I am new to this forum. Currently, I work in a respiratory unit and would like to seek your advice.
I have noticed that many patients on respiratory failure prefer to lean forward with the head hunched over the chest while sitting in bed. Some of them even sleep in this posture which seems extremely uncomfortable to me,especially when the head droops to either side of the neck.
I have tried several arrangements of pillows/linen to try to stabilise the head but nothing seems to work satisfactorily. Would someone like to share her experience/tips on this issue please?
Jul 15, '08
Well it sounds like it's orthopnea.
Usually chronic respiratory patients like to sleep sitting up(with pillows behind their back) because the leaning forward position provides their AP chest to expand easier than being supine, and they generally feel more comfortable. This is due to the air trapping they have and the emphysemetous alveoli(floppy and baggy). You can sort of relate this posture to tri-poding. Also since their diaphragms are blunted, they don't feel like they can expand their lungs whilst supine.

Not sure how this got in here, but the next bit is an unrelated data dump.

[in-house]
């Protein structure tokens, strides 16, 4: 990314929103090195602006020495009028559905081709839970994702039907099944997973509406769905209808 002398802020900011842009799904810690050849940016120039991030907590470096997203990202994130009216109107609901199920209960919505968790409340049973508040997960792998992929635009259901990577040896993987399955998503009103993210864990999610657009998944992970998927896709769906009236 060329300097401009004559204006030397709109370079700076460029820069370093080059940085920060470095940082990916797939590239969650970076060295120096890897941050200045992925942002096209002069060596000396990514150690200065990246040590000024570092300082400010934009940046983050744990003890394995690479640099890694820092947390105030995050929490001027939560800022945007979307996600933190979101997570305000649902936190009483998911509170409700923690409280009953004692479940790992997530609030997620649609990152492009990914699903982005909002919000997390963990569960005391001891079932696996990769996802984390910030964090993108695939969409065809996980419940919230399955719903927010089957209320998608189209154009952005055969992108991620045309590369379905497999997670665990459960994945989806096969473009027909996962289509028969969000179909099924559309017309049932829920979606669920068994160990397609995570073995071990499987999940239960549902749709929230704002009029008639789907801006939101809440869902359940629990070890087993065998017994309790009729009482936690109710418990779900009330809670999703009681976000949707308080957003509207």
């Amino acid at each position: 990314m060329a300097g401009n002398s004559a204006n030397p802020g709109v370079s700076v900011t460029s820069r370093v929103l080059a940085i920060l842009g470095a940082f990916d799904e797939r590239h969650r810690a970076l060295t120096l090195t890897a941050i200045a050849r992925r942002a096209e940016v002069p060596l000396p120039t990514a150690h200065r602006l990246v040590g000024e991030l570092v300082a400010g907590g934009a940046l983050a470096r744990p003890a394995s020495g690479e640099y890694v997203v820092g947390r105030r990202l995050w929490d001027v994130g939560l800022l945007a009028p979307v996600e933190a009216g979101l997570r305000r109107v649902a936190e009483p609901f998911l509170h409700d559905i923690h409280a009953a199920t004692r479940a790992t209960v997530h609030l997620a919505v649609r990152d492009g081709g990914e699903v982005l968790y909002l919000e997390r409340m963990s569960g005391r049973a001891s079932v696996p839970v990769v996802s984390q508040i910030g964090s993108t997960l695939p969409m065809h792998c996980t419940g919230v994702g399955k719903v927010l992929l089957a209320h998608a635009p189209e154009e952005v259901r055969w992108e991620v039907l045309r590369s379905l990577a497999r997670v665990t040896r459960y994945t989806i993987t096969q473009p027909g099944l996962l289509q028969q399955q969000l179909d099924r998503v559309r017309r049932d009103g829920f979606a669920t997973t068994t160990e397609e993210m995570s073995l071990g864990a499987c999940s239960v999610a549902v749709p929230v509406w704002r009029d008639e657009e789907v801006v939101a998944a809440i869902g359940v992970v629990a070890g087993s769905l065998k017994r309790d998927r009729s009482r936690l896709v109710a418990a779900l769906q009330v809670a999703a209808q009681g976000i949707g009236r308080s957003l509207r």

I've experienced patients like this at a MINIMUM of a 30 degree angle of back of bed, all the way to 45 degrees with pillows behind their head. These chronic lungers basically feel more comfortable because they can feel they can breathe a lot easier sitting semi to full fowlers position. This pertains to vent patients as well.